Grab some horticultural bargains at annual Harrogate Spring Flower Show

Harrogate’s Spring Flower Show is the North East’s only really big gardening event (apart from its Autumn show) – just a shame it’s not closer to us.

Horticap's Last of the Summer Wine show garden with life-size papier mache Compo.
Horticap's Last of the Summer Wine show garden with life-size papier mache Compo.

Running from Thursday, April 25, to Sunday, April 28, there’s a real spirit of friendliness, terrific plants plus the chance to grab some great horticultural bargains.

Staged at the Great Yorkshire Showground, the event attracts up to 60,000 visitors and around 1,000 exhibitors.

County Durham's Harperley Hall Farm Nurseries' gold medal-winning exhibit.

Here are just some this year’s highlights:

The theme is #kerbcouture, with mural artist Lee Ferry, from County Durham, transforming the bleakest of back streets with garden graffiti, exploring how the urban environment could be revolutionised by the use of plants.

#kerbcouture will feature a street of bloom-bombed buildings and pavements, plus a range of small-scale show gardens challenging designers to think vertically in The Blank Wall Project or make every inch count with Square Yards.

There’s also a host of show gardens that offer ideas easily translatable to ordinary plots, unlike the bigger RHS shows!

An exhibitors' tulips in the Plant Nursery Pavilion.

The Plant Nursery Pavilion hosts dozens of displays by the UK’s top nurseries, one of the features that helped to make the spring show Britain’s best gardening event for readers of Which? Gardening.

Exhibitors offer unrivalled knowledge and rare plants at cut-price show rates.

Britain’s biggest and best exhibition of flower arranging and floristry takes place at the spring show, with more than 150 works of art and many large-scale arrangements in the Floral Pavilion.

Look forward to a selection of seasonal dishes from a line up of talented chefs and join experts and watch your gardening knowledge GROW!

The show hosts more than 100 garden-related exhibitors with thousands of products.

There is a secure creche for plants and products, so you don’t have to carry them around.

Craft-wise, there are more than 70 exhibitors and a Made in Yorkshire marquee, plus lots of artisan food and drink to bring home.

For the children, Pod is back as he creates a ‘garden in the sky’ and young gardeners can create some fantastic hanging pots at Pod’s pop-up play patch.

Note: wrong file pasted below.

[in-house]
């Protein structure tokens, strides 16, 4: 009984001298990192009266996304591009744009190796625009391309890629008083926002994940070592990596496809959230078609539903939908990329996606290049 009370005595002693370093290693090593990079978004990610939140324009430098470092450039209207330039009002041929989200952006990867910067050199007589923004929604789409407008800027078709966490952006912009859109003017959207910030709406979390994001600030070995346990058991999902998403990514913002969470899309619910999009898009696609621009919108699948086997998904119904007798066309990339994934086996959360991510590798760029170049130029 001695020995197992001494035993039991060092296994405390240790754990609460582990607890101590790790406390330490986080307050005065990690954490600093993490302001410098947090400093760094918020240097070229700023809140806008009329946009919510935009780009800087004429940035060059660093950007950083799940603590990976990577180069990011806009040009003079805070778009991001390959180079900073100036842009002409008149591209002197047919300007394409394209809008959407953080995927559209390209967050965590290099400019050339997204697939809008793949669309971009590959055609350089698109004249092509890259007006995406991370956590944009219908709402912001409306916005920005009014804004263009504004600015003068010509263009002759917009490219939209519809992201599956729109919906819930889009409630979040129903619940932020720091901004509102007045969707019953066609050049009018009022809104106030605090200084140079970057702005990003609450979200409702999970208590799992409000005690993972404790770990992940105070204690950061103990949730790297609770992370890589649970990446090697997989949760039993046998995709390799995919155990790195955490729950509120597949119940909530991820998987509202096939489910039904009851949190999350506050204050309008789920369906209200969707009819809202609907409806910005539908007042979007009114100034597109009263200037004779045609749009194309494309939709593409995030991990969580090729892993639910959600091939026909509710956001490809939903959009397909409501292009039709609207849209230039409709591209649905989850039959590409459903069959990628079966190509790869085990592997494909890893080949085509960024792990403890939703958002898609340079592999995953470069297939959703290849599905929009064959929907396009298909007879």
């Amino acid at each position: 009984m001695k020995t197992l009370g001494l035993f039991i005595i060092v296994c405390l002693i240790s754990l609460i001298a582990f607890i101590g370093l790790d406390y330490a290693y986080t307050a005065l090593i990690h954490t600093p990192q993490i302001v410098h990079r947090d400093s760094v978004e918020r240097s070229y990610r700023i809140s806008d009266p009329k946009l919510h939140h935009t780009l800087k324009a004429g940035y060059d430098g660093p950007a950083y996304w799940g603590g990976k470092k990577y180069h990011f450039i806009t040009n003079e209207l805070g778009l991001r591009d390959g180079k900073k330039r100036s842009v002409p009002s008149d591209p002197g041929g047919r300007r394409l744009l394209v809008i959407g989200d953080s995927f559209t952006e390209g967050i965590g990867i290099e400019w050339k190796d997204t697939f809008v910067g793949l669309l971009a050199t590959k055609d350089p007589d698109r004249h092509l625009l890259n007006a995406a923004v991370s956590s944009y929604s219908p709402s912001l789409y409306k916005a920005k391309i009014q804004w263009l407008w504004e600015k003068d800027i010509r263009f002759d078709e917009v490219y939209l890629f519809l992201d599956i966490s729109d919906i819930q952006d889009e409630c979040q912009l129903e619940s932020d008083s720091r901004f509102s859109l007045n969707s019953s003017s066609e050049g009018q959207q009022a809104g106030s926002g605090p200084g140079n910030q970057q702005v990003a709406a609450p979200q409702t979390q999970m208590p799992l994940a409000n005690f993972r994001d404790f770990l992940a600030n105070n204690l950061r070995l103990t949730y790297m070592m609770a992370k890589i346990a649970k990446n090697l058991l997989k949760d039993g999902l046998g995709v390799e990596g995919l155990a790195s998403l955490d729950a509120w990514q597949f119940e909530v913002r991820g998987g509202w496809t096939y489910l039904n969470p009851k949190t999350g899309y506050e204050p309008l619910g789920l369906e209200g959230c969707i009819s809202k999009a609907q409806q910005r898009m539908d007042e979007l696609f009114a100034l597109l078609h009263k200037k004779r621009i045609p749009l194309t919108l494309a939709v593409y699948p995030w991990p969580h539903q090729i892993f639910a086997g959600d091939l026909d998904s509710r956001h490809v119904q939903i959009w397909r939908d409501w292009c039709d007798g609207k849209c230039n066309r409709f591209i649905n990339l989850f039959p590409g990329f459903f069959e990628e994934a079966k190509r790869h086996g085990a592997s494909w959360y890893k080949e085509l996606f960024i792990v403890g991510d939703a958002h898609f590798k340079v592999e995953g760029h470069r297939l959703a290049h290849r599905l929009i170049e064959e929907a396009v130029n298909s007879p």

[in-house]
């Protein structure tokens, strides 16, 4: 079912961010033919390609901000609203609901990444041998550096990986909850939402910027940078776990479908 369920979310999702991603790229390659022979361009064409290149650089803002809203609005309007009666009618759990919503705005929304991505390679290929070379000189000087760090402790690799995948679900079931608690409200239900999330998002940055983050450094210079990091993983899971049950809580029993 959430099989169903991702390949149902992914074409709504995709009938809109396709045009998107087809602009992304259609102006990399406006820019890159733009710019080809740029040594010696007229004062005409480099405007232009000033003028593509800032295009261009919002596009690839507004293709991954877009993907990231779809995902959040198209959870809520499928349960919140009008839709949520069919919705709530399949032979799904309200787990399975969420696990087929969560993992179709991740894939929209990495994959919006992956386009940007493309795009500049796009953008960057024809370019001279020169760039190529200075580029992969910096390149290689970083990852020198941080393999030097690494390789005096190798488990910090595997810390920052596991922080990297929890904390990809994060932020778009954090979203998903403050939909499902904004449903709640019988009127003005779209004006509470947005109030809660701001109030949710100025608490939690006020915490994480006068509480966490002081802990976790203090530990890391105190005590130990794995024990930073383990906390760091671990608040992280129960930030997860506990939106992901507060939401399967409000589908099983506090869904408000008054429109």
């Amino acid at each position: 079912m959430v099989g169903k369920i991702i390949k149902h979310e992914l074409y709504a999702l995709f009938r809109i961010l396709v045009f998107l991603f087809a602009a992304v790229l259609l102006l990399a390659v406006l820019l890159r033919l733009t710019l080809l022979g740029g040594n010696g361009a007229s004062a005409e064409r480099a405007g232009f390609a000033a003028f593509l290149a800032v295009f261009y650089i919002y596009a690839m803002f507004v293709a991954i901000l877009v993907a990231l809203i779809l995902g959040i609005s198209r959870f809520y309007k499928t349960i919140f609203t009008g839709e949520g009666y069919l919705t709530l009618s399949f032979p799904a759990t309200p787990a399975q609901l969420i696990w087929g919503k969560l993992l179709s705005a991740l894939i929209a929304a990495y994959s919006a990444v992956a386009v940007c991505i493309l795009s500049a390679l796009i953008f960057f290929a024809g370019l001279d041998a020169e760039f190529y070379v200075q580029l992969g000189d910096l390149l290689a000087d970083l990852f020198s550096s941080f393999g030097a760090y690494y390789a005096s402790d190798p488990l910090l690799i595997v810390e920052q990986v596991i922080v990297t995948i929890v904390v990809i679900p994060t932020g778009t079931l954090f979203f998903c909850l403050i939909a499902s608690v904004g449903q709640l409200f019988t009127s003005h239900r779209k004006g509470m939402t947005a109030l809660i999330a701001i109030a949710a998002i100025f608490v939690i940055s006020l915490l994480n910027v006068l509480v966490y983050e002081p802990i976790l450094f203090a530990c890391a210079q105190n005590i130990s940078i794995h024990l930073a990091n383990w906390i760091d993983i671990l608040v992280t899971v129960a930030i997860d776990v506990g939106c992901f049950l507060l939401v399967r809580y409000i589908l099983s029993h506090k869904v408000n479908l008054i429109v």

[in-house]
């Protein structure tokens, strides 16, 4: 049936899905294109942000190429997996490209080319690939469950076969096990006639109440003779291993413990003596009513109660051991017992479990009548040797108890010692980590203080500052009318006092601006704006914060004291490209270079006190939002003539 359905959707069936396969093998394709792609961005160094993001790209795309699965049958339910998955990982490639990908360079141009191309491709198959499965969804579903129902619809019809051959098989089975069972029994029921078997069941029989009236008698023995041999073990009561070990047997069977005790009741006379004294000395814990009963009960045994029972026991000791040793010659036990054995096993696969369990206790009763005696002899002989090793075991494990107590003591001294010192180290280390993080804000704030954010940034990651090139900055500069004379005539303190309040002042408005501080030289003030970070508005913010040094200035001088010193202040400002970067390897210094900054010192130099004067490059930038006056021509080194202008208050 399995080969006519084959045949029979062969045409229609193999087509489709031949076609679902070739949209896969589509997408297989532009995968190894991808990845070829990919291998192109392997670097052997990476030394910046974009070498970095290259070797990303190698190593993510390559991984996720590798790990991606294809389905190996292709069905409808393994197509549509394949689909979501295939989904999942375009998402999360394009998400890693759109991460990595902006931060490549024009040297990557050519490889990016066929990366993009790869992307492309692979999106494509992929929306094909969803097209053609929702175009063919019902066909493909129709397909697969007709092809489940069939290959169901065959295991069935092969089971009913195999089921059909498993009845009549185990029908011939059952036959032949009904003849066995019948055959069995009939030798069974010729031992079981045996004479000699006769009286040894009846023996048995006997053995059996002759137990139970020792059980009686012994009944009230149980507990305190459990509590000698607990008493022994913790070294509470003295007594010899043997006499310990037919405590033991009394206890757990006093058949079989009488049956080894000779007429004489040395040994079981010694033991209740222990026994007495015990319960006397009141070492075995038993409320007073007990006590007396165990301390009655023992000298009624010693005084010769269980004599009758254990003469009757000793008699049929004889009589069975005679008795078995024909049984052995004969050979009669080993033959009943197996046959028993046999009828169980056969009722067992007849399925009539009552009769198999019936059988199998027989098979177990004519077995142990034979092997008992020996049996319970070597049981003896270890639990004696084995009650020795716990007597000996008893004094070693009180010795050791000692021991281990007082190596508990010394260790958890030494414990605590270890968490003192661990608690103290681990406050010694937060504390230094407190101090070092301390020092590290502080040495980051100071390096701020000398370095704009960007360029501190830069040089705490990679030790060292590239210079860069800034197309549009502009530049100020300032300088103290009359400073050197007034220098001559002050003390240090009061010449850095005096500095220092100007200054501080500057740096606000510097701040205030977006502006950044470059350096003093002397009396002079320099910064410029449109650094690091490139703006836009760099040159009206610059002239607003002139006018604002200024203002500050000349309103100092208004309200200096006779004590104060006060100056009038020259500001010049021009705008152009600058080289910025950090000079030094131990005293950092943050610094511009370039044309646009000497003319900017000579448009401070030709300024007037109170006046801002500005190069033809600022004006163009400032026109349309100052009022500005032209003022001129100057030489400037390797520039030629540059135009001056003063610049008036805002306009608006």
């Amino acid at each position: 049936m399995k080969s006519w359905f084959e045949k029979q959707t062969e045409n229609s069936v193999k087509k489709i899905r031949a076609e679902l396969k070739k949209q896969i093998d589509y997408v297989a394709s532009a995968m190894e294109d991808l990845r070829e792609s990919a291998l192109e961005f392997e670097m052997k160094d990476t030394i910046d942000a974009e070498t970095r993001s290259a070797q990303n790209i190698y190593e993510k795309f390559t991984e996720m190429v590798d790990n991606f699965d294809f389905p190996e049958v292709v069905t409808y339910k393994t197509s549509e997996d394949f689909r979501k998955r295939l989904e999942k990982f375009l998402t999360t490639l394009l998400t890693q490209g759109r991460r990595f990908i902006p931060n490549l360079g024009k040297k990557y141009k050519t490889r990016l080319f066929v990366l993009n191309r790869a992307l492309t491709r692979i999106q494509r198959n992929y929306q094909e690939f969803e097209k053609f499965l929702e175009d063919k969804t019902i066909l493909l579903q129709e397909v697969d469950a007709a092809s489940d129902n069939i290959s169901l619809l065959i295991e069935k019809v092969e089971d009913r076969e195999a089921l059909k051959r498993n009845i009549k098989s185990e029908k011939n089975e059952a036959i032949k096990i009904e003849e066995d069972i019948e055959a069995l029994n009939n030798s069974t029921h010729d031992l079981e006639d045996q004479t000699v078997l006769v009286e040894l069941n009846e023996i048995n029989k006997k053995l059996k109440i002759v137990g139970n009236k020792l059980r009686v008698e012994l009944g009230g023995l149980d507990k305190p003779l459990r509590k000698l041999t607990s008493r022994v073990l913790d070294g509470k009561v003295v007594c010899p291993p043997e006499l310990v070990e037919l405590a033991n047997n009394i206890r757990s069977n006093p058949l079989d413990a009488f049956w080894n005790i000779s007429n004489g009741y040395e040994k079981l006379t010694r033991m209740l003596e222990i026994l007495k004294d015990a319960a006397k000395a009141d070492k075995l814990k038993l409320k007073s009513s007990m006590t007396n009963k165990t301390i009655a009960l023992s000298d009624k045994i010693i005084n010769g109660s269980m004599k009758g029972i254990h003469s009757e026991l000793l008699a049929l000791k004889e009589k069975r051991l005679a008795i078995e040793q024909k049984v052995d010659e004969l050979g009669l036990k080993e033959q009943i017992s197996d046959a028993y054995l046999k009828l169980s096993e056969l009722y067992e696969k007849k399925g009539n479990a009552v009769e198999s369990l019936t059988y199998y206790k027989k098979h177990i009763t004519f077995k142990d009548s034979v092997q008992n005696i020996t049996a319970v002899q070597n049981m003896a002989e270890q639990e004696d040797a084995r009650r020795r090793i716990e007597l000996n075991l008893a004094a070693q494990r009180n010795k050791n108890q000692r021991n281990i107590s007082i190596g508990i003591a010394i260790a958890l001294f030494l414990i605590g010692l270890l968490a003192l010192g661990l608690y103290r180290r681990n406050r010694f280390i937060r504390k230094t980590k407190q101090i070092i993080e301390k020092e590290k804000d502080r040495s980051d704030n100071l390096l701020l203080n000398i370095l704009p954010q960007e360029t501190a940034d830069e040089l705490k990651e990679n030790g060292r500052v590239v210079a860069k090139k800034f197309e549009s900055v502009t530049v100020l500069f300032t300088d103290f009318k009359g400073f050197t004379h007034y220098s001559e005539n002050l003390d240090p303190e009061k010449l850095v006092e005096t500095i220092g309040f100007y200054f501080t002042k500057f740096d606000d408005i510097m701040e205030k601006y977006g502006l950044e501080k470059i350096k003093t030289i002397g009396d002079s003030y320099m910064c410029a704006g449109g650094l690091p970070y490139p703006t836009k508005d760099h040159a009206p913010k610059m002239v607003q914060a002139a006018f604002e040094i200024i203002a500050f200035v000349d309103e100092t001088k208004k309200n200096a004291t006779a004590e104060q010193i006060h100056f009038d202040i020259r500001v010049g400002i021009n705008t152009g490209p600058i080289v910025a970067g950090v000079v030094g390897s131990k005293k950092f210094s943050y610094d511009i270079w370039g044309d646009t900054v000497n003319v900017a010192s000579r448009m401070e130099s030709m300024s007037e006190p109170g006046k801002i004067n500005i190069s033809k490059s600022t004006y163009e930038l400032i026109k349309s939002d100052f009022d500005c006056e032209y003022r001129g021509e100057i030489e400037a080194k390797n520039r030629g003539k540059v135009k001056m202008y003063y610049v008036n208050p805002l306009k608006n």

Fill it with plants provided by Askham Bryan College.

Tickets cost £19 Thursday to Saturday and £17 for Sunday, when bought before Tuesday, April 16; £21.50 and £19.50 on the gate. Under 16s go free and parking is free.

Go online at for further details on the show and tickets information.


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There are lots of annuals you can sow now including Californian poppy, Nigella and poached egg plants, which are good for pollinators.

Support peas sown last autumn or earlier this year, using twiggy sticks, or wide mesh netting. Prepare runner and climbing French bean supports if you want to save time later in the year.

Deadhead daffodils, but let the leaves die down naturally, to store food for next season’s display.

Tie in honeysuckle, clematis and other climbers as new growth starts to sprout.

On variegated plants, prune out shoots that have reverted to green. If left unchecked, they will eventually take over from the variegation.

Perennials should be staked early so they can be tied in unobtrusively before they start to flop. Use prunings from around the garden to make your own supports.

Feed the soil if your winter has been excessively wet. Use homemade garden compost, or well-rotted manure, around established plants, and in planting holes for new plants.

Tear off rose suckers. Cutting leaves a growth bud but tearing rips it off.

To prevent algae build-up in your pond, add a small bale of barley straw, available from most garden centres, at £6-£7. As light levels and temperatures increase, this triggers algae growth in the pond, making the clear water go green. Have plenty of plants around the pond’s sides for moist shelter, essential if your pond is set in gravel.

Divide clumps of herbs that have become too large. Plants, such as bay, that are difficult to propagate otherwise, can be layered now. Refresh herbs growing in pots by scraping off the top 5cm/2” of compost, topping up with fresh and finishing off with a layer of horticultural grit to retain moisture.